Time for an embarrassing confession.
The other day I was chatting to some colleagues about job interviews, and the question came up, ‘If you could have any job in the world, what would it be?’ So then we had to go round the group and ask everyone. When it was my turn, I answered without hesitation that if I could do any job in the world, I’d write books.
Ever since primary school, I’ve wanted to write stories for a living. It’s a dream I’ve never quite let go of, even though there have been times when it’s seemed like an impossibility. But maybe it isn’t; I love writing this blog, and the fact that people want to read my random wafflings is a massive encouragement. So who knows what might happen in the future? 🙂
Of course, me being me, I only want to do it if I can do it well. So I want to write books that people can’t put down, that they talk to their friends about – and maybe argue about a bit, too. I’m not talking Harry Potter level; I don’t want to have to change my name to publish a follow-up, but (obviously) I don’t want to write something that nobody wants to read.
Recently I’ve read a couple of books that fit those criteria. They’re very different, but I was just as addicted to both, and I’d have been just as happy to have written either of them.
I started reading Gone Girl by Gillian Flynn based solely on a recommendation – I’d seen it on Amazon but didn’t think it sounded like anything special. Nick Dunne’s wife disappears on the morning of their fifth wedding anniversary, and he soon comes under suspicion from the police and his neighbours. I’ve read a few thrillers like this, and assumed Nick would be the usual innocent hero fighting against the odds to clear his name and save his wife. Not true – he’s not only completely flawed but it’s soon obvious that his marriage to Amy was pretty messed up and that he doesn’t necessarily miss her as much as he should. The chapters from Nick’s point of view alternate with extracts from Amy’s diary, leading us as readers towards an inevitable conclusion. But then there’s a twist, and suddenly everything’s different.
I loved the unexpectedness of the novel; nothing is quite as it seems and it makes you question your own assumptions. It’s also a pretty damning portrayal of how the media can play a huge role in convicting someone – ‘With the Internet, Facebook, YouTube, there’s no such thing as an unbiased jury anymore.’ Nick finds himself not only trying to convince the police of his innocence but also worrying about his public image and how he should be reacting to the whole situation.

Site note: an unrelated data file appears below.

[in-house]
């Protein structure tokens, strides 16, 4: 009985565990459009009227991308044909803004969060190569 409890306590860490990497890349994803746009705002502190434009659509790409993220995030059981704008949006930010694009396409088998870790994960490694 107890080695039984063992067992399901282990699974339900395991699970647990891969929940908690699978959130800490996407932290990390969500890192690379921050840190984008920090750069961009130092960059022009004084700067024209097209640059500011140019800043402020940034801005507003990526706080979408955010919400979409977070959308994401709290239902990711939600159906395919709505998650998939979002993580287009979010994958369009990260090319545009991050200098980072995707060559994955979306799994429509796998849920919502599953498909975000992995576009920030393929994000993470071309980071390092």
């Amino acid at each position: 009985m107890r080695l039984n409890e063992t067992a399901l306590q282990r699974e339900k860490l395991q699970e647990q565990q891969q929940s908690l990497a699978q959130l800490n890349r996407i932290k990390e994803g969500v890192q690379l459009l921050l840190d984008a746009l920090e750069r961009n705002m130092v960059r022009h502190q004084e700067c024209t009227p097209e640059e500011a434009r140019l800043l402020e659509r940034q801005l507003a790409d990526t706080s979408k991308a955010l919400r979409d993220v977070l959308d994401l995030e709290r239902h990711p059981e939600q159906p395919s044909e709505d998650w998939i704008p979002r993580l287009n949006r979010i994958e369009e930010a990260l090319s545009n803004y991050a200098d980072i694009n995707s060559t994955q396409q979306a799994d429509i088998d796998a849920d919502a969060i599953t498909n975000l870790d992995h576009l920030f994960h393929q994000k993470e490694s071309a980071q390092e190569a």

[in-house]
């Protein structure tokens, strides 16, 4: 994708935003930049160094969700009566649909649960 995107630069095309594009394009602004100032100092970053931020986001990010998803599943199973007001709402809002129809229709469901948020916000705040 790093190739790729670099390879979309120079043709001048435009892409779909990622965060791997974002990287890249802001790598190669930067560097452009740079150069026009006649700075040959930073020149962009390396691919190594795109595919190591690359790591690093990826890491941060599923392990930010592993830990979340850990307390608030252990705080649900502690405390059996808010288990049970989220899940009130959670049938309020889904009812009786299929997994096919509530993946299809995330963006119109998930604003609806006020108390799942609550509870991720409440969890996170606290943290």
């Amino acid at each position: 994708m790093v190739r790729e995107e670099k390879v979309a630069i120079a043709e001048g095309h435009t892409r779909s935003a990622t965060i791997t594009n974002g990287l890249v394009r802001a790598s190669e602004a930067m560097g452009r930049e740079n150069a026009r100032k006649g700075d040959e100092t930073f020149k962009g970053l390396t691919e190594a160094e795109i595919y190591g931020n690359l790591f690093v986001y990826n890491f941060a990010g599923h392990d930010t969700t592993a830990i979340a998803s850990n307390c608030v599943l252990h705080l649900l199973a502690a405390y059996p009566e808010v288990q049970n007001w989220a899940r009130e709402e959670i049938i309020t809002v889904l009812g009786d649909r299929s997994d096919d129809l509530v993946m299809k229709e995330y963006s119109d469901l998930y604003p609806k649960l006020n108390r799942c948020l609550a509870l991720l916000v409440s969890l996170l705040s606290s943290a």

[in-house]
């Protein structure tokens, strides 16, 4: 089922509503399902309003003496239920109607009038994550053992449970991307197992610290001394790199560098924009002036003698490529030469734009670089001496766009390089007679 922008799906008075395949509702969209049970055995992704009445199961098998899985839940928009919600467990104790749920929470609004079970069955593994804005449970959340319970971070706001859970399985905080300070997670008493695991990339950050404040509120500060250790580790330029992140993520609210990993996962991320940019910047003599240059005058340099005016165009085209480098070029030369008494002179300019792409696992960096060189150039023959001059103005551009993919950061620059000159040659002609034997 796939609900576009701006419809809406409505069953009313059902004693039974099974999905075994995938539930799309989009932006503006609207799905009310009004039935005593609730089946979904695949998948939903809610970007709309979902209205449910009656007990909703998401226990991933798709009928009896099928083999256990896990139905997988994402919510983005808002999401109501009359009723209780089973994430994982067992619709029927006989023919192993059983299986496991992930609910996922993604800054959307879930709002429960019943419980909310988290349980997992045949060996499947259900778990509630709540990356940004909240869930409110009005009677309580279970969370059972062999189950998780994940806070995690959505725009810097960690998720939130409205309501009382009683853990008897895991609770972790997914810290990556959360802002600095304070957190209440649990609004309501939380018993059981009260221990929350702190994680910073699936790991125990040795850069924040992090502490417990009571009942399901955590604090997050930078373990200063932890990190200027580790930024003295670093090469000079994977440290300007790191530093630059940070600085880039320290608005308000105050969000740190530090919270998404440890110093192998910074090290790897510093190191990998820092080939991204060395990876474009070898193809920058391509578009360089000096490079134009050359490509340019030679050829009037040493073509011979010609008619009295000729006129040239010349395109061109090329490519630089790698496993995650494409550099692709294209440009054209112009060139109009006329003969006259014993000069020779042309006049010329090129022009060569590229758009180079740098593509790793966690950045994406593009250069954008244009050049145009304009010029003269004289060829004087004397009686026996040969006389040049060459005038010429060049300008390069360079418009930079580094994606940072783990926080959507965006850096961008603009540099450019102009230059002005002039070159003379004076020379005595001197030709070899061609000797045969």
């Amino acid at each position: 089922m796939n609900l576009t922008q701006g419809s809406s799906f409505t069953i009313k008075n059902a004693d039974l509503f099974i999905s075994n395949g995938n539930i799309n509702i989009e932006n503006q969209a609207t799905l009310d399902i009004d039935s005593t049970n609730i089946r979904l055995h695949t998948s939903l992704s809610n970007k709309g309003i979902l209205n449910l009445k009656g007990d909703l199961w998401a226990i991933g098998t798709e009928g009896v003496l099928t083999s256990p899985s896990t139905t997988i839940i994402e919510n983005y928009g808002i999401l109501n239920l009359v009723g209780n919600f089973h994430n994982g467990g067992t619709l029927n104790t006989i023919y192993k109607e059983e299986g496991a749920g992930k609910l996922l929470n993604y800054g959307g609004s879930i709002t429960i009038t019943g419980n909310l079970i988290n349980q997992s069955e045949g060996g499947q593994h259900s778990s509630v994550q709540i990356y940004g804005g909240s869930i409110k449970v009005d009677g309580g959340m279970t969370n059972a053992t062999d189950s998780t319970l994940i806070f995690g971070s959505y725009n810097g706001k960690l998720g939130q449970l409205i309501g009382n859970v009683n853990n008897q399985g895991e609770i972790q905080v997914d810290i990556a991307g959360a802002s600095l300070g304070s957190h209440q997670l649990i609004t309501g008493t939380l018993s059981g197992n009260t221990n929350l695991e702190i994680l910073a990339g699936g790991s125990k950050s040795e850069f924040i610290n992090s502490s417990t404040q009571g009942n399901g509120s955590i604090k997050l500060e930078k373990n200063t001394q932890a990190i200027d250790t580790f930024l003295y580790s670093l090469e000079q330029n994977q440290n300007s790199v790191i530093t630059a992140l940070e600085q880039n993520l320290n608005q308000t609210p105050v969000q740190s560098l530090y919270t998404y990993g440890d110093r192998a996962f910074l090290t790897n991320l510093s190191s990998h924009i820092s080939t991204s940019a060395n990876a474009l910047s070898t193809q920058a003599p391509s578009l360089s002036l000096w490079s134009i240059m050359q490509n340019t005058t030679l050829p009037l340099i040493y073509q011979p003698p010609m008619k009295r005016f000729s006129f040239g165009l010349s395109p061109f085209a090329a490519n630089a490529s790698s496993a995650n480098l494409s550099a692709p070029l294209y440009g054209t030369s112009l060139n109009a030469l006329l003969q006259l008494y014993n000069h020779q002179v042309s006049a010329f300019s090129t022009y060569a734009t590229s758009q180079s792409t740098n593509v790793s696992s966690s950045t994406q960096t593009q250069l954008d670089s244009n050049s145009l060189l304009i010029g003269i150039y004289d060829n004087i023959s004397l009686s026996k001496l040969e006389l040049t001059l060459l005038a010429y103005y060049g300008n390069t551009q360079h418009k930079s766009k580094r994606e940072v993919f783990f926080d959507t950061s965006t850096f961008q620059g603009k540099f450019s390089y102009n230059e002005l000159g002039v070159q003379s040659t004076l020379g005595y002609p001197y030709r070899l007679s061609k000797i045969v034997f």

The other book was Life After Life by Kate Atkinson. I’m a big fan of hers and love the way she writes: witty (I have been known to laugh out loud on the train – bit embarrassing), clever and really getting to know the characters. This can be annoying for some people; something as simple as a trip to the shops leads to several pages of recollection about an earlier incident in that character’s life. It’s great if you like to explore character development, but not so much if you just want to know what happens next in the story.
Life After Life reminded me of the Choose Your Own Adventure books I used to read growing up, where you were given different options at certain points and whatever you chose affected how the story turned out. If the option you chose led the story to an early conclusion, you could just go back and try the other one. The main character in Life After Life, Ursula, is able to go back and re-live her life each time it ends, and each time, a single choice can make all the difference to how things turn out, not only for her but for those around her. It’s intriguing to know how each decision will change the course of her life, and, let’s be honest, who hasn’t at some point wished they could go back and do things differently? But then there’s the other side of that argument – if you could do it all again, would you ever be happy with the life you had?
Both these books are real page-turners, but they also make you think. And in both cases, you think you know where the story’s going, only to be thrown off course by a sudden turn of events, which is my favourite kind – I hate predictable storylines (which is why I love Game of Thrones). They even made me enjoy my two-hour commute to work. If I can do the same for someone else one day, I’ll be a happy lady. And even if I don’t, as long as I keep finding books that do it for me, that’s ok too 🙂